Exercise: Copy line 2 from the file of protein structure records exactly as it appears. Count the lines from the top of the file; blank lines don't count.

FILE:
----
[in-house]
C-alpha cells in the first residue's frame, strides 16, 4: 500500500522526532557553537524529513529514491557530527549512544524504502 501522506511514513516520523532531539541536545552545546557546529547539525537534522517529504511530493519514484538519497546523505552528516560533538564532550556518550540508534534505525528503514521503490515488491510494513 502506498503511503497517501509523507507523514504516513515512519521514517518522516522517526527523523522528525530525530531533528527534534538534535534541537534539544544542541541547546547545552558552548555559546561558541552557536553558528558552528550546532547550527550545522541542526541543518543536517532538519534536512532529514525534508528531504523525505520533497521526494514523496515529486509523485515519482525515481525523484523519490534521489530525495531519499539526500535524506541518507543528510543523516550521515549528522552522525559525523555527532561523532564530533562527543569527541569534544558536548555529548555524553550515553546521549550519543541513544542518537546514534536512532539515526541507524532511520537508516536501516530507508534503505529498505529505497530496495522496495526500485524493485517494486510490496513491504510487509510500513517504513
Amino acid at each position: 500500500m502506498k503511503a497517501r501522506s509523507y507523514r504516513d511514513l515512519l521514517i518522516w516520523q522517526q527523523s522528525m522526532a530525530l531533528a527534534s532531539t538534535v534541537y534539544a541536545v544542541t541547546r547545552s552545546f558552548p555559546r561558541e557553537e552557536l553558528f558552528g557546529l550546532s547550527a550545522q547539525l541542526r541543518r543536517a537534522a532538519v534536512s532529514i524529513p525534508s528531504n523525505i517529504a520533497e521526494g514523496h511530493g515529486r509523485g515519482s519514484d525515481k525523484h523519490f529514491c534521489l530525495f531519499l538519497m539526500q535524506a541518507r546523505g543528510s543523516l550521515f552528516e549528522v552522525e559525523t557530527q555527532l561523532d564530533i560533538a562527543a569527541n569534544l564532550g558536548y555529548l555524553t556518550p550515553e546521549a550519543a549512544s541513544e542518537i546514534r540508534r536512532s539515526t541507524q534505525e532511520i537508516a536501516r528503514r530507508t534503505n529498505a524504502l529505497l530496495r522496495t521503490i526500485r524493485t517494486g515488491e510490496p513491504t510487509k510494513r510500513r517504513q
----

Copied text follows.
C-alpha cells in the first residue's frame, strides 16, 4: 500500500522526532557553537524529513529514491557530527549512544524504502 501522506511514513516520523532531539541536545552545546557546529547539525537534522517529504511530493519514484538519497546523505552528516560533538564532550556518550540508534534505525528503514521503490515488491510494513 502506498503511503497517501509523507507523514504516513515512519521514517518522516522517526527523523522528525530525530531533528527534534538534535534541537534539544544542541541547546547545552558552548555559546561558541552557536553558528558552528550546532547550527550545522541542526541543518543536517532538519534536512532529514525534508528531504523525505520533497521526494514523496515529486509523485515519482525515481525523484523519490534521489530525495531519499539526500535524506541518507543528510543523516550521515549528522552522525559525523555527532561523532564530533562527543569527541569534544558536548555529548555524553550515553546521549550519543541513544542518537546514534536512532539515526541507524532511520537508516536501516530507508534503505529498505529505497530496495522496495526500485524493485517494486510490496513491504510487509510500513517504513